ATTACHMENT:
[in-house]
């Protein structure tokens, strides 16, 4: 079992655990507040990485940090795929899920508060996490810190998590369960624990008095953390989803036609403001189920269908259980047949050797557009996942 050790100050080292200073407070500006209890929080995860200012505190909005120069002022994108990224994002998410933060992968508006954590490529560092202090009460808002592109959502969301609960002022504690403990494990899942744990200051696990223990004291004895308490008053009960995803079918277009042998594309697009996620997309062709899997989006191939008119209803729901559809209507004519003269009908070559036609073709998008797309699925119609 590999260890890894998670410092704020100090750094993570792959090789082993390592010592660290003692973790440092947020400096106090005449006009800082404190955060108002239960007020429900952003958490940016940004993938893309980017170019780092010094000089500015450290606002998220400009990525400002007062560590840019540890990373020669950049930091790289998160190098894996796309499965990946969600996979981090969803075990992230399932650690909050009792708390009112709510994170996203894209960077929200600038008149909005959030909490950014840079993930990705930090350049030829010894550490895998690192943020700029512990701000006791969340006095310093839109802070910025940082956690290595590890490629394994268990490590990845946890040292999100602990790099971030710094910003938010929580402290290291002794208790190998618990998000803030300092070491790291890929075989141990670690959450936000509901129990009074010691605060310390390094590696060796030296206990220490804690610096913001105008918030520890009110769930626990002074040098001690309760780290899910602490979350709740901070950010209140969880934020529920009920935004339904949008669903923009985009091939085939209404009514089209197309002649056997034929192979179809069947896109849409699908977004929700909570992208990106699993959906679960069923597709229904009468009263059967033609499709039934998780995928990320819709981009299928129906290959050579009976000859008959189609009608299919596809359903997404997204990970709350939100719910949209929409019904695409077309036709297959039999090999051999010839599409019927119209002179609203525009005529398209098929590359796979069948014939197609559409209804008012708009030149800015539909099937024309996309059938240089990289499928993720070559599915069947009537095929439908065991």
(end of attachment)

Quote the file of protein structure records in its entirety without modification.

[in-house]
């Protein structure tokens, strides 16, 4: 079992655990507040990485940090795929899920508060996490810190998590369960624990008095953390989803036609403001189920269908259980047949050797557009996942 050790100050080292200073407070500006209890929080995860200012505190909005120069002022994108990224994002998410933060992968508006954590490529560092202090009460808002592109959502969301609960002022504690403990494990899942744990200051696990223990004291004895308490008053009960995803079918277009042998594309697009996620997309062709899997989006191939008119209803729901559809209507004519003269009908070559036609073709998008797309699925119609 590999260890890894998670410092704020100090750094993570792959090789082993390592010592660290003692973790440092947020400096106090005449006009800082404190955060108002239960007020429900952003958490940016940004993938893309980017170019780092010094000089500015450290606002998220400009990525400002007062560590840019540890990373020669950049930091790289998160190098894996796309499965990946969600996979981090969803075990992230399932650690909050009792708390009112709510994170996203894209960077929200600038008149909005959030909490950014840079993930990705930090350049030829010894550490895998690192943020700029512990701000006791969340006095310093839109802070910025940082956690290595590890490629394994268990490590990845946890040292999100602990790099971030710094910003938010929580402290290291002794208790190998618990998000803030300092070491790291890929075989141990670690959450936000509901129990009074010691605060310390390094590696060796030296206990220490804690610096913001105008918030520890009110769930626990002074040098001690309760780290899910602490979350709740901070950010209140969880934020529920009920935004339904949008669903923009985009091939085939209404009514089209197309002649056997034929192979179809069947896109849409699908977004929700909570992208990106699993959906679960069923597709229904009468009263059967033609499709039934998780995928990320819709981009299928129906290959050579009976000859008959189609009608299919596809359903997404997204990970709350939100719910949209929409019904695409077309036709297959039999090999051999010839599409019927119209002179609203525009005529398209098929590359796979069948014939197609559409209804008012708009030149800015539909099937024309996309059938240089990289499928993720070559599915069947009537095929439908065991």